Air Tightness Testing
Building Air Tightness (also called Envelope Air Tightness) can be defined as the resistance to inward or outward air leakage through unintentional leakage points or areas in a building envelope. This air leakage is driven by differential pressures across the building envelope due to the combined effects of external wind, temperature and mechanical ventilation systems. Air Tightness is the fundamental building property that impacts infiltration and exfiltration.
In today's new buildings over 45% of energy used to heat a property is used just in heating the air flowing through the building caused by unintenional leaking. In older existing buildings - the energy use is even greater and can significantly impact heating costs.
Benefits of an Air Tight Building
An airtight building has several positive impacts when combined with an appropriate ventilation system, whether natural, mechanical, or hybrid:
Lower heating bills due to less heat loss caused by draughts and leaking
Better performing ventilation system, especially if heat recovery/reclaim system is installed
A quieter home, noise ingress is greatly reduced
Reduced chance of mould and rot because moisture is controlled by correct ventilation
Fewer draughts and thus increased thermal comfort conditions
Overall much improved indoor air quality
Less cleaning required as dust and dirt brought in by air flow is reduced
Air Tightness Test Overview
Air Tightness Testing is the key feature of any energy efficient building;
Reducing wasted heat energy
Allowing a building’s atmosphere to be controlled with mechanical ventilation heat recovery units.
Helping to create a healthier environment.
Air Tightness Testing is undertaken to find a building’s Air Permeability Rating and is an integral part of part L of the building regulations which needs new buildings to comply with specific air-permeability targets. We can locate where energy is lost in existing buildings as well as new constructions. Each air leak that is sealed will help to bring your heating costs down.
Our Air Tightness Testing Technician Is Here To Help
Manx Solar Electrical Ltd. offer on-site air tightness testing throughout the Isle of Man for commercial and residential buildings, new or old
We provide design stage Air Tightness consultancy for new builds, refurbishments, extensions and loft conversions
We present 'Pre' and 'Post' Combined Energy Reports, which will help you see the difference we have made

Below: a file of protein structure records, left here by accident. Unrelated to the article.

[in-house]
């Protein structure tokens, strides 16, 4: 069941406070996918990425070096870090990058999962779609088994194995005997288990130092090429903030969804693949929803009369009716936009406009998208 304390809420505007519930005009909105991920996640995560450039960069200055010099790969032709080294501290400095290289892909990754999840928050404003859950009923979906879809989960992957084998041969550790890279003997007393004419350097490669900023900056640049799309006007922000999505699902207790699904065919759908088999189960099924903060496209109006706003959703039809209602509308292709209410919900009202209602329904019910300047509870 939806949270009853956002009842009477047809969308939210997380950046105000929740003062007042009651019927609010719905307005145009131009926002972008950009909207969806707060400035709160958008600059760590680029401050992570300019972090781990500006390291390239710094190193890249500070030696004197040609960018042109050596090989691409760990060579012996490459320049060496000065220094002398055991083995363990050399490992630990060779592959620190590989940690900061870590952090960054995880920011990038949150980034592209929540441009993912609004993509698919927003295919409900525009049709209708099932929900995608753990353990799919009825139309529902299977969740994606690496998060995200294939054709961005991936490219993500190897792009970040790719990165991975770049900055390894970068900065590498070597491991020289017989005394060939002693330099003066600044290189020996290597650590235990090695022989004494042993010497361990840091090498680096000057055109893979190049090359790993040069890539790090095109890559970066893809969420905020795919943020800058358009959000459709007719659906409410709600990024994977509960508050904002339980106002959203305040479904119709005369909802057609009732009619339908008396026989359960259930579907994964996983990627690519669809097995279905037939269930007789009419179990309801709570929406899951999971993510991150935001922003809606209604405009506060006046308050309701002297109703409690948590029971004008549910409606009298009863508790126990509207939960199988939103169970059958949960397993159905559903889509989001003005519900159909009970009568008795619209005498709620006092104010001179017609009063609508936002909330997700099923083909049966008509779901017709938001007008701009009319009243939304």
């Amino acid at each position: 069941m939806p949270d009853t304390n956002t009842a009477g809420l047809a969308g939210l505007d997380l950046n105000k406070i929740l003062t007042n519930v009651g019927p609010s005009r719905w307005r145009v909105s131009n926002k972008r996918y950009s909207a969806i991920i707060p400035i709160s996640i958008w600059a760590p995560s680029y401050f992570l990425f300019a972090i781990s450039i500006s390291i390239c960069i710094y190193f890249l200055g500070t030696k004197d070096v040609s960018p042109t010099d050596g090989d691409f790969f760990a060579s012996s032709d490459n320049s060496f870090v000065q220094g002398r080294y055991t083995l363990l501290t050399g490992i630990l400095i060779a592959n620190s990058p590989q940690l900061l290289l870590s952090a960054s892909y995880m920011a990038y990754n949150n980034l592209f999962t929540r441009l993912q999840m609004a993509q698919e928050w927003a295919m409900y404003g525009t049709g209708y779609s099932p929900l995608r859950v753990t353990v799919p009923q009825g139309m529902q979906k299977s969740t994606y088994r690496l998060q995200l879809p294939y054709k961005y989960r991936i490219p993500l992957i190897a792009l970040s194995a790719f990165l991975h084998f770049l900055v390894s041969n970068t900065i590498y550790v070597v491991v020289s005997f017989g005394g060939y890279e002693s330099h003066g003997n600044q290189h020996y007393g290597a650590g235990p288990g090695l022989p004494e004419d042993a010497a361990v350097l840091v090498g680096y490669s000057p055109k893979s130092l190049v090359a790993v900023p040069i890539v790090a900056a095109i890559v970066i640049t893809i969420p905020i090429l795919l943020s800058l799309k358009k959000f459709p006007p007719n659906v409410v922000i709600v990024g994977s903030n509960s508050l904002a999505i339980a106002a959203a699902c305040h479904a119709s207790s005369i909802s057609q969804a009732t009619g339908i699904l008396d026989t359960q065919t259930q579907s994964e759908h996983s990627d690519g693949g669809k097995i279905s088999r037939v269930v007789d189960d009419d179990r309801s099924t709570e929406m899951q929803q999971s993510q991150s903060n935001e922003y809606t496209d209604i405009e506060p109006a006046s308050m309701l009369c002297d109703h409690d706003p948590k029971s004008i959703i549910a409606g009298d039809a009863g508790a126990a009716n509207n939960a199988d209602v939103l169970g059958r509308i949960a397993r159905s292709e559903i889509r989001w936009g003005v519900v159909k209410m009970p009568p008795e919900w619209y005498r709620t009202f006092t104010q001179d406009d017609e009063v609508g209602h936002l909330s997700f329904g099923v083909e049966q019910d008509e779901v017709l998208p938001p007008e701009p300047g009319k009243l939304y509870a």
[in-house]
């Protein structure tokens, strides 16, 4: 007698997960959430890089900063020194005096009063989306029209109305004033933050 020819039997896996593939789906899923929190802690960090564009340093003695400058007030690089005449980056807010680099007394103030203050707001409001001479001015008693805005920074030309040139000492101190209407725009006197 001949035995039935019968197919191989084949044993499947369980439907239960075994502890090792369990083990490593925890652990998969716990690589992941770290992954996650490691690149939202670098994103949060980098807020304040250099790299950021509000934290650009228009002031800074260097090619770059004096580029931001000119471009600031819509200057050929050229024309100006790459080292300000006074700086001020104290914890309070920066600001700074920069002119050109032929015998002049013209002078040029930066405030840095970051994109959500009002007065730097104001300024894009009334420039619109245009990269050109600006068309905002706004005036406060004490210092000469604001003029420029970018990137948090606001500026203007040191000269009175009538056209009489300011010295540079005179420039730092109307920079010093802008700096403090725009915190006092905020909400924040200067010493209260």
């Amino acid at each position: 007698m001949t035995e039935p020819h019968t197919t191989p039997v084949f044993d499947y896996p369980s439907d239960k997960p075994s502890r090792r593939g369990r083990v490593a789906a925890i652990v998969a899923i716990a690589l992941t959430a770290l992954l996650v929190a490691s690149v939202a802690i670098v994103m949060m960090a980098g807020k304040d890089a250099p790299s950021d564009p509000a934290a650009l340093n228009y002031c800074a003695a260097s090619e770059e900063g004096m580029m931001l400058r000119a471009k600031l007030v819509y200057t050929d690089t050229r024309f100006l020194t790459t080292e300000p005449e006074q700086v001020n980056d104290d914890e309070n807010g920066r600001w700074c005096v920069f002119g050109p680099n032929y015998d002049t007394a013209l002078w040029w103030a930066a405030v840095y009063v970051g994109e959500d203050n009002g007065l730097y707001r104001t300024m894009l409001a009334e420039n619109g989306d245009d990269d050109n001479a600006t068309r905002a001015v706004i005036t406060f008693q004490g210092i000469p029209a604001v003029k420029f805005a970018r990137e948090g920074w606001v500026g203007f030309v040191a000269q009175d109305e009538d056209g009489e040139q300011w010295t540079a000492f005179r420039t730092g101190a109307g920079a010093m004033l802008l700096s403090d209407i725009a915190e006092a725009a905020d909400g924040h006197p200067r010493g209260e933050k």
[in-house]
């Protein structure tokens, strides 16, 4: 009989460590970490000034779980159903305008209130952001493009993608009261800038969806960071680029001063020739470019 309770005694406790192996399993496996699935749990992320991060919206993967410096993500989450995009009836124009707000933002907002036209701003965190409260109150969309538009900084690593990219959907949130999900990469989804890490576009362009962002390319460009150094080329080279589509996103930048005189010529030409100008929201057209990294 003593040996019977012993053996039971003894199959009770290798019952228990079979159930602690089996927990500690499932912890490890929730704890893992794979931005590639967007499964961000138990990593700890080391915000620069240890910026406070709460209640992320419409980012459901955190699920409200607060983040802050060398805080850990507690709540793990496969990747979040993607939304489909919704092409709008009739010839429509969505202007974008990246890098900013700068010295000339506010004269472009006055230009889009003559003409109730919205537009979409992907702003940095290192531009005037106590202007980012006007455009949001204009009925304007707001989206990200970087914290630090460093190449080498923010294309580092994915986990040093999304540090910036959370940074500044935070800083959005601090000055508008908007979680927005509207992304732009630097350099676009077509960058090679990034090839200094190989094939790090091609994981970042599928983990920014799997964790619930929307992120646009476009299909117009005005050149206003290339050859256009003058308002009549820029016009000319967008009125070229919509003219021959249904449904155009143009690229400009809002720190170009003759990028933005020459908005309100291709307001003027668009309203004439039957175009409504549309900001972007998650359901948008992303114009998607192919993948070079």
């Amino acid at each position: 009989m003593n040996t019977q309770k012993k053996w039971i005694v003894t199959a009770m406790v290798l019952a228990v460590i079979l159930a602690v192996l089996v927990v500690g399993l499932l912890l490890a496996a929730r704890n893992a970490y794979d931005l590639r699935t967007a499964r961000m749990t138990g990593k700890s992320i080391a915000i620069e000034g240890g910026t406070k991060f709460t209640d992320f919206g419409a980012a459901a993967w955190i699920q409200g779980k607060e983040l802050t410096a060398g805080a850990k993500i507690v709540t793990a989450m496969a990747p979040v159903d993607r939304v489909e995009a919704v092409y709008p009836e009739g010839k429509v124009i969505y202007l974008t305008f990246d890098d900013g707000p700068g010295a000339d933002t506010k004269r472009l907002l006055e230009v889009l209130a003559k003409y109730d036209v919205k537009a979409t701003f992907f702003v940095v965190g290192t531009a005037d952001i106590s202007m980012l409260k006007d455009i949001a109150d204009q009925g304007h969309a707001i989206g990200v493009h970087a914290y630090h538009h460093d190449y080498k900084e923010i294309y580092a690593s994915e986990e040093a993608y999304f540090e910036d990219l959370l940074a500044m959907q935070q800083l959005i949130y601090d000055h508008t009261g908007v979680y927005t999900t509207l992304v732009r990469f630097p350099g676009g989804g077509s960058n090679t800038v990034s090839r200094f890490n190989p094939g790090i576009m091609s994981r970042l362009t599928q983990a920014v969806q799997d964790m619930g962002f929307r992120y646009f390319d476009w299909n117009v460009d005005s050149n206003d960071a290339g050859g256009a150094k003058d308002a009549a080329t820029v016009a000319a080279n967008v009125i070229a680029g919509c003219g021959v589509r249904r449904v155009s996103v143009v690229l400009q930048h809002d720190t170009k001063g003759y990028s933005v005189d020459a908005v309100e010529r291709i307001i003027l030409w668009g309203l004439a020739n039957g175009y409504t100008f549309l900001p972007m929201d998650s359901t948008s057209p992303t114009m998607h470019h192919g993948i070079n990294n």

Achieving improved air tightness is a key factor for building contractors in meeting the government’s targets for reduced carbon emissions and improved energy efficiency by 2050. You can reduce your building heating costs, sometimes significantly, by as much as 40%, depending on how draughty your building is now.
Our Air Tightness Service
Our technician will assist in finding air leaks for 30 minutes while on site during the final air test and issue the Air Permeability result certificate and report to building control within 48 hours of conducting the test and the invoice being paid. Building control will advise you if the AP result is acceptable or if not another Air Tightness Test will be required at an additional cost. Our technician is qualified to perform both L1 and L2 building air permeability testing and is registered with Isle of Man Building Control to the islands 2014 new build air testing standards:
L1 - Dwellings & Commercial properties up to a volume of 4000 cubic meters
L2 - Dwellings & Commercial properties in excess of volumes over 4000 cubic meter
Our prices start at £200 + VAT for an internal floor area of up to 100 square meters.
Frequently Asked Questions
What is Air Tightness Testing?
Building regulations from October 2014 require that all new buildings comply with ‘Part L Conservation of Fuel and Power', which aim to reduce C02 emissions. This means that new dwellings and commercial buildings need to undergo air tightness testing which provides building control with an Air Permeability Rating for the property. Air Tightness Testing is the procedure to trace any unwanted draughts (uncontrolled airflow) through the house. Too much air leakage can lead to significant heat loss resulting in higher C02 emissions, and high heating bills of the occupant.
When and How is an Air Tightness Test performed?
Building Regulations require an Air Permeability Certificate before they can issue a Habitation Certificate. An Air Tightness Test must be performed at the completion stage, however, at this stage any leaks could be hidden behind the decorated finished surfaces. Repairing air leaks at this stage can be costly in terms of reputation, expense, completion date and client satisfaction. We would recommend the following approach:
Request a drawing review where we can point out potential areas of air leakage.
Perform a pre-test when windows and doors are fixed and top floor ceiling is in place. At this stage any air leaks can be quickly identified and repaired and should leave the builder feeling confident.
Achieve the required Air Permeability result at completion stage.
How Tight Does the Building Need To Be?
The 2014 building regulations require an air permeability result of:
Domestic Dwellings - 5.0 m³/m²/hr@50Pa
Commercial Buildings - 7.0 m³/m²/hr@50Pa